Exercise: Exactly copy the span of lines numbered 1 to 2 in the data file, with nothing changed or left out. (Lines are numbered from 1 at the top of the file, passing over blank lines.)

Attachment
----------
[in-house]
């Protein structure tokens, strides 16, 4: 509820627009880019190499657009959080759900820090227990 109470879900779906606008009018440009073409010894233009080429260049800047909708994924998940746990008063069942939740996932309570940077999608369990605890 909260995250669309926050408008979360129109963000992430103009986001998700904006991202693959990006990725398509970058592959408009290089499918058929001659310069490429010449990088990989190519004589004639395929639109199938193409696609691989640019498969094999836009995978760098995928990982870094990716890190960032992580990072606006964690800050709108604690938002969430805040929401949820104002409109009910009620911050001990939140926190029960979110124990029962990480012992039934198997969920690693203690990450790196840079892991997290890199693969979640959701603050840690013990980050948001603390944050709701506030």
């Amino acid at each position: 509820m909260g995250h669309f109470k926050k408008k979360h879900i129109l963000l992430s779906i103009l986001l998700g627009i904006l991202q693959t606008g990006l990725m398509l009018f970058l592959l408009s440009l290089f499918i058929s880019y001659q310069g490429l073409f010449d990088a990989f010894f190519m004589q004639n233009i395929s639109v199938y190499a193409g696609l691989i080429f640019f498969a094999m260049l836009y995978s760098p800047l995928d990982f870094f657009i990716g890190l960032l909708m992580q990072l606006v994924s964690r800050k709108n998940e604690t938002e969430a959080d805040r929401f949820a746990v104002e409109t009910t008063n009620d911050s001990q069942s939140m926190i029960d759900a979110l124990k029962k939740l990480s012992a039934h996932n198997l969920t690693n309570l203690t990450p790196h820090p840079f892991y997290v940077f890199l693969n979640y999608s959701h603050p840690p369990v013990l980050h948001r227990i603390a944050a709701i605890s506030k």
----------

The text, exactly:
[in-house]
């Protein structure tokens, strides 16, 4: 509820627009880019190499657009959080759900820090227990 109470879900779906606008009018440009073409010894233009080429260049800047909708994924998940746990008063069942939740996932309570940077999608369990605890 909260995250669309926050408008979360129109963000992430103009986001998700904006991202693959990006990725398509970058592959408009290089499918058929001659310069490429010449990088990989190519004589004639395929639109199938193409696609691989640019498969094999836009995978760098995928990982870094990716890190960032992580990072606006964690800050709108604690938002969430805040929401949820104002409109009910009620911050001990939140926190029960979110124990029962990480012992039934198997969920690693203690990450790196840079892991997290890199693969979640959701603050840690013990980050948001603390944050709701506030």